Rabinowitzes of Harlem

The Zimkin saga continues

Mark Zimkin has turned up alive and reasonably well in Las Vegas. Readers will recall that I had been looking for our second cousin since learning of him from another cousin Harriet Berkowitz five years ago. Like Harriet, Mark was a previously unknown to us descendant of Joseph and Lena Rabinowitz. Harriet told us that he was the son of Arthur Zimkin, who was the son of Sadie Rabinowitz and David Zimkin. (For review, Harriet is the daughter of Seymour Rabinowitz, brother of Sadie. We are grandchildren of Walter Ruby Rabinowitz, brother of Seymour and Sadie.)

My search for him had turned up Mark's 1965 marriage in Montreal to Phyllis Schwartz and a 1977 death record for his mother Frieda Zimkin noting her last known residence in Canada. After that the trail went cold until I was contacted in 2010 by a Zimkin family relation Isolde Goldman, who put me in contact with her elderly aunt Rebe Eisenstein, a niece of David Zimkin.

As I recounted in a 2010 posting, my brother and I visited Ms. Eisenstein, then aged 90, at her apartment in Hackensack NJ. She provided much useful information about the Zimkin family, including many details I did not post to the blog, but she did not know what had happened to Mark since she had last seen him on a visit to New York in the 1980s.

She said she believed Mark was probably "no longer in this world," based on something she had been told by her cousin Elliot Wineburg, Isolde's brother, a New York psychiatrist who had also seen Mark on that visit to New York and may have had subsequent contacts with him. Rebe suggested that I contact Elliot to learn what he might know.

I am very sorry to say I did not contact Elliot at that time. Truth is, I dragged my feet on the whole matter, posting an initial report on the Rebe meeting but not following up with the many rich details she provided about the Rabinowitz family, about which she had numerous first-hand recollections.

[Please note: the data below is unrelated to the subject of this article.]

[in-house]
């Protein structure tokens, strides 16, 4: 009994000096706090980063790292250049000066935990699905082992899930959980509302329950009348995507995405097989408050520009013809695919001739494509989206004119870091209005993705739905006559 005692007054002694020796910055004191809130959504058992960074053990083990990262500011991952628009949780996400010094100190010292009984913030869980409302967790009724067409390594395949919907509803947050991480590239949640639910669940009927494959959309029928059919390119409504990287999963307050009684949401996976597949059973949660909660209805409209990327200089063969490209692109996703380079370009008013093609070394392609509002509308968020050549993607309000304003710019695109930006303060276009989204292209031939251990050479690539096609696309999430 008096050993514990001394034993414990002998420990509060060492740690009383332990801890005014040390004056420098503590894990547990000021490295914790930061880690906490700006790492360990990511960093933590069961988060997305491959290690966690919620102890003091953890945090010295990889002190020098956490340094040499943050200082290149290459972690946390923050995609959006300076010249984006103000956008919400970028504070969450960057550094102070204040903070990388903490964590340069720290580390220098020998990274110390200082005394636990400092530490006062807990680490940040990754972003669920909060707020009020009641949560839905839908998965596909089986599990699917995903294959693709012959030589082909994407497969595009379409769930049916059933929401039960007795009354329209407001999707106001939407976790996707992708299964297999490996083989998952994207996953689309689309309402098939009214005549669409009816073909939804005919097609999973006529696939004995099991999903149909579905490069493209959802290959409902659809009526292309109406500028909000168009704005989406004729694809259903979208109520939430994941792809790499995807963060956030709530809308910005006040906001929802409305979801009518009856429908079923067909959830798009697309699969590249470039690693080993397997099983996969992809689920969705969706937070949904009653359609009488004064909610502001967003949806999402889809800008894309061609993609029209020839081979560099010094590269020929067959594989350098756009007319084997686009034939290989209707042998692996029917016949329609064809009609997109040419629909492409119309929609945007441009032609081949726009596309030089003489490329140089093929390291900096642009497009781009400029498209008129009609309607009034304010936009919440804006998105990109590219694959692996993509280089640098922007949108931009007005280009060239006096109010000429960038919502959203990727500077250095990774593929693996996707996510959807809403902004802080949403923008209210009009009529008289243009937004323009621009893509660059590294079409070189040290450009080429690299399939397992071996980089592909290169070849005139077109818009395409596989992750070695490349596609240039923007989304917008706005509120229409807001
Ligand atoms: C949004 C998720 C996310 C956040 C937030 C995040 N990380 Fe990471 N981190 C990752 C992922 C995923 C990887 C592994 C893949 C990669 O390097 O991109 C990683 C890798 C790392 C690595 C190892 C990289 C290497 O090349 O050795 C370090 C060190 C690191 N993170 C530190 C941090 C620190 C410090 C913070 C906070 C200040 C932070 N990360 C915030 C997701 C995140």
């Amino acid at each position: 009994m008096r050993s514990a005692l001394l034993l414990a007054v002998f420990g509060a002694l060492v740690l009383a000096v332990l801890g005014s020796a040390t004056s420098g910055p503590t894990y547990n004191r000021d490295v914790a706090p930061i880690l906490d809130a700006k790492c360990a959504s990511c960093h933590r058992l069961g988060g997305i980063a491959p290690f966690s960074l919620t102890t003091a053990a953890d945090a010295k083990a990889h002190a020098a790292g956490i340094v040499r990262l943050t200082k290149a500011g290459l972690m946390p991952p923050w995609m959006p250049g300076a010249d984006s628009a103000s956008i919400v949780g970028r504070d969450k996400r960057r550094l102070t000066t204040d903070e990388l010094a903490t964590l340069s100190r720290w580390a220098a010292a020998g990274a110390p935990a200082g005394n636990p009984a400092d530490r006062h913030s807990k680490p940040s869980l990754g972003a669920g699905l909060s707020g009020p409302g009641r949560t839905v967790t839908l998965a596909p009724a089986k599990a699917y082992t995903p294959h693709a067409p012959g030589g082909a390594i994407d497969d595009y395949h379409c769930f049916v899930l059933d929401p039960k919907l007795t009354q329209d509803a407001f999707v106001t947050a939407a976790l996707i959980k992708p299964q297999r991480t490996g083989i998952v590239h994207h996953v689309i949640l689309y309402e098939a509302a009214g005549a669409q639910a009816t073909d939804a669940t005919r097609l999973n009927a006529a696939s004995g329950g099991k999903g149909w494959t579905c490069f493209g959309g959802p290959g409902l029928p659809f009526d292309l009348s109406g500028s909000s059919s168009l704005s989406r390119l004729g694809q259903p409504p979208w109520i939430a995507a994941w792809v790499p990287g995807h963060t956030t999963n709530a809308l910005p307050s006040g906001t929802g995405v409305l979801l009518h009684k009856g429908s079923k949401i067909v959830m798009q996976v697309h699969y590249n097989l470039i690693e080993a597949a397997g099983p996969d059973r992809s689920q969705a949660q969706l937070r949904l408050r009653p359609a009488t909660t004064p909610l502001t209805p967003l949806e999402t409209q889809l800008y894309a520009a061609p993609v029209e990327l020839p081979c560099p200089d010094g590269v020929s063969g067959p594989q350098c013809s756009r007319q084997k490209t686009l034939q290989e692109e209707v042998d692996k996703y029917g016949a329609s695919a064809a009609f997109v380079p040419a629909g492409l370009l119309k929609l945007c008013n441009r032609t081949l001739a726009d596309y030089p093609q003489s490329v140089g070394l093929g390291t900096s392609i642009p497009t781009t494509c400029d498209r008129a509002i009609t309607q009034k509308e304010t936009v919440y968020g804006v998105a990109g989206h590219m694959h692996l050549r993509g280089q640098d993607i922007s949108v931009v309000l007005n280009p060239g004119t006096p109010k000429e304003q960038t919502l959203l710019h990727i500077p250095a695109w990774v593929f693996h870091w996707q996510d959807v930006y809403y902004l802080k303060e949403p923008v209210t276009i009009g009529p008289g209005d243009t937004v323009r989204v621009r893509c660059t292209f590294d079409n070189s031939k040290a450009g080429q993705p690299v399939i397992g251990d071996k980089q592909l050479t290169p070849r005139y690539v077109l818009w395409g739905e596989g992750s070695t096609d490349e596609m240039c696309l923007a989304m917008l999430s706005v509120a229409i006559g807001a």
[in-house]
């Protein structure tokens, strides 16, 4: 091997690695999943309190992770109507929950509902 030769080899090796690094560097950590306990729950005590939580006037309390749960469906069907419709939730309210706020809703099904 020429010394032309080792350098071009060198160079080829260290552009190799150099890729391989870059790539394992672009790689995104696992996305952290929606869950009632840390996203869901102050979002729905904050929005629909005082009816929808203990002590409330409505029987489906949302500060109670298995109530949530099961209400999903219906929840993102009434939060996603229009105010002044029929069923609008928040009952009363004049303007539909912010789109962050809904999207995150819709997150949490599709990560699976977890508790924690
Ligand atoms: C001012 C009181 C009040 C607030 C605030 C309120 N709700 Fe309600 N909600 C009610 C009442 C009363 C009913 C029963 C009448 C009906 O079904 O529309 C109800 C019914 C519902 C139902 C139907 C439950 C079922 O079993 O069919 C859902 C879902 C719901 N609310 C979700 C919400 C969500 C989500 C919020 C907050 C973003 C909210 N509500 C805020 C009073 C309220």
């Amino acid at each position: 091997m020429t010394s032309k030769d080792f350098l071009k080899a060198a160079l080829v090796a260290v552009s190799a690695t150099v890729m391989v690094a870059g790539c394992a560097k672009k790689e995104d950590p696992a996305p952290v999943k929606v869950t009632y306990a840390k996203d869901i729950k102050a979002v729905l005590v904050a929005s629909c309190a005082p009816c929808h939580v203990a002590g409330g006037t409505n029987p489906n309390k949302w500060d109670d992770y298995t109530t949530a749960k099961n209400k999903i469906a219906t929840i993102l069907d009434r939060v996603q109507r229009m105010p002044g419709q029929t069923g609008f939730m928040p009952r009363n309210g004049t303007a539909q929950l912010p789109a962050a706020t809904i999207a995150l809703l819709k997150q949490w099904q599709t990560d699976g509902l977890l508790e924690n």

Much of Rebe's Rabinowtiz information was troubling, raising questions about a history of mental illness in the family that I hesitated to explore candidly in the blog. The most important disclosure was Rebe's explanation for what we already knew, that Sadie had been hospitalized during the last years of her life and died in a sanitarium in New Jersey in 1929. She told us that Sadie had been physically abusive to her son Arthur, and that this was the reason she was sent away.

For whatever reasons, I did not follow up on Rebe's disclosures and as a result never reached out to Elliot Wineburg for more information about Mark. That's where things stood until a few months ago when I got another contact about Mark on the blog. More on that in the next post.

Blog's bait draws another Zimkin cousin

Cousin bait is a term used by genealogists to describe the tendency of public postings to attract family members to come out of the woodwork. In the Rabinowitz-Zimkin matter, we have seen that first Harriet Berkowitz and then Rebe Eisenstein came forward with very valuable Rabinowitz information that would otherwise have been lost to history. In January of this year, another relative of Mark Zimkin, a Warren Safter from Jasper, Ga., left a comment on the blog offering more information about Mark.

Unfortunately, I didn't see the comment for a few months and when I did send Warren email after that he overlooked my message for several months more. But by August we were finally in sync. It turned out that Warren was Mark's first cousin on Mark's mother's side, the Safters. Warren's father Jack Safter was Frieda's brother. There was also another Safter sister Rose, whose two daughters Myra and Marsha also remembered Mark.

The photo is of Mark and Phyllis Zimkin at Warren Safter's wedding on June 26, 1966. Below are Mark's parents Frieda and Arthur Zimkin on the same occasion.